The gang rape of a mother and daughter on a highway in
UP may have been the real-life trigger. And when the perpetrators are led by a
corrupt Chief Minister’s son, it’s a reality that police investigation will be
heavily compromised. But this is no slick, sensitive slice-of-life cinema.
The credit titles curiously state that it’s Shree Ram ki kahani.
One doesn’t know where the good lord fits in when school teacher Vidya Chauhan
drives home with her daughter Tia and takes an unfortunate turn that upturns
The lack of sophistication, style or subtlety in the
storytelling is evident from the first crass introduction of the bad boys with
liquor, cocaine and lewd behaviour. The teacher and her daughter soon get a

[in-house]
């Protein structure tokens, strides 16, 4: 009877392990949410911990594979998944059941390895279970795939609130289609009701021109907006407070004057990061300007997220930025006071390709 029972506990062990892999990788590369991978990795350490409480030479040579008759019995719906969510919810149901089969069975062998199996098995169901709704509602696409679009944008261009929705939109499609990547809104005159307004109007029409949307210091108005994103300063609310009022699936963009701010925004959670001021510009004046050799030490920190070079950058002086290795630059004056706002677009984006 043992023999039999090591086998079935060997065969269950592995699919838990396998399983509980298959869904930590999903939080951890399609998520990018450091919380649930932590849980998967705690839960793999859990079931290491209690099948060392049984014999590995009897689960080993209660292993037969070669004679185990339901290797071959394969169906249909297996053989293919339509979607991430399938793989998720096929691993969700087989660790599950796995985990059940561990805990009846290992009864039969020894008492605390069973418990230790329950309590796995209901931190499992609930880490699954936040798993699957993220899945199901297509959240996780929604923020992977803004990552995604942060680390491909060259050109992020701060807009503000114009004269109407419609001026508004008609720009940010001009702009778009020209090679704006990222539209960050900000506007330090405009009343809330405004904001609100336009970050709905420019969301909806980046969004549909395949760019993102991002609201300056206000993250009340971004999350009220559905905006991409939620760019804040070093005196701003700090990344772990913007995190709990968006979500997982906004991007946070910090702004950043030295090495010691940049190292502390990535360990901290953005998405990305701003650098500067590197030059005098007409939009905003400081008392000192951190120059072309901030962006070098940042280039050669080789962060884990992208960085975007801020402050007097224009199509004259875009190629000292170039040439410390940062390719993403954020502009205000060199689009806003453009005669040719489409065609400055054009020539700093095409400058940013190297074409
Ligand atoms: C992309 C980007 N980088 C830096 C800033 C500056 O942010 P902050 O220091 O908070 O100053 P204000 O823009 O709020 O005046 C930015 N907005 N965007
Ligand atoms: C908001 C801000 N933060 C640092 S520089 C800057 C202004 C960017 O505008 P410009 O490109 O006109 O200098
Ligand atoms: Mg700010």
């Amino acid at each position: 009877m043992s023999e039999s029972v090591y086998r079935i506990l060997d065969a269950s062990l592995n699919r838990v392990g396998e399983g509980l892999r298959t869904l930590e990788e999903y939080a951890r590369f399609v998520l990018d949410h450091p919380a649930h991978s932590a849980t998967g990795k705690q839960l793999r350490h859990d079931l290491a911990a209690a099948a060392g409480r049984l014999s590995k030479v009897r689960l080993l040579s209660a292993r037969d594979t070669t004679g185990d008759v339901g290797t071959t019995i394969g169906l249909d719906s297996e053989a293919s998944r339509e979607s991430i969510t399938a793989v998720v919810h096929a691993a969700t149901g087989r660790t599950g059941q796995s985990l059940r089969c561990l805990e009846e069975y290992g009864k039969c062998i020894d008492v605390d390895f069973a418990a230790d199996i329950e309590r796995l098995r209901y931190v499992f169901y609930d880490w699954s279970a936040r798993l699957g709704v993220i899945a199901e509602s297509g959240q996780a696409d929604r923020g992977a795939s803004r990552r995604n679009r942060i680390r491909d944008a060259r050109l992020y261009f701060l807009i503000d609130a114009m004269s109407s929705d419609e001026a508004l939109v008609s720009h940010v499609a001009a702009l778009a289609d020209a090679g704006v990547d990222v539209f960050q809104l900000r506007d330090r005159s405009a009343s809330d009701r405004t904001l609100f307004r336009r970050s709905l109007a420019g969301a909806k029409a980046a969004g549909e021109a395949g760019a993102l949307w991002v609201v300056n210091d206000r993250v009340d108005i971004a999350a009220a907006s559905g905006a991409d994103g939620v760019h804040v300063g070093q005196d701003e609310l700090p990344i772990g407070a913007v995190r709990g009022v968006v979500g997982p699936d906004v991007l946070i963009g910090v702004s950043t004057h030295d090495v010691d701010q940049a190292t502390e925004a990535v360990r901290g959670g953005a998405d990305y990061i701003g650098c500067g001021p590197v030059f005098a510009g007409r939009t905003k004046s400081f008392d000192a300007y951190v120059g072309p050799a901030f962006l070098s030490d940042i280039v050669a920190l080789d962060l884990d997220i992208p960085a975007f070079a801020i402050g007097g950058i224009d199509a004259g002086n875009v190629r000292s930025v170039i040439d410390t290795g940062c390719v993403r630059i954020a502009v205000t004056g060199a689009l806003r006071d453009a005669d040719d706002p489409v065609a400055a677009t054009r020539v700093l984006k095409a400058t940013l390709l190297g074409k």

full blast of it in graphic detail.
For Vidya who recovers from her physical injuries
rather quickly, there’s only Ravi, her insensitive husband to turn to. Soon
enough he tells her at the dining table, our marriage is over, will you pass me
the ketchup please? But Vidya has artist-friend Ritu for sympathy and a roof
over her head. Ritu also flares up at the cops on her behalf inan oft-seen
police station sequence. One dare not ask logical questions like, how does Ritu
know that the men the cops have rounded up are not the real culprits?
Astar Sayed directs a vigilante film where Vidya takes
on the rapists in amateurish ways, especially the one in a five-star hotel room
that’s quite disgusting. But cheer this feminist theme as Vidya drives around town
with impunity though the chief criminal and the cops have sniffed that she’s
Madhur Mittal as the Chief Minister’s son is repulsive,
as he’s supposed to be. Raveena Tandon looks gorgeous playing the avenging
One wishes there was something in the screenplay and
direction too that one could term ‘gorgeous’.
For a film that turns an important subject into a
crude cinematic experience, Maatr gets a 2* rating.
Journalist & Author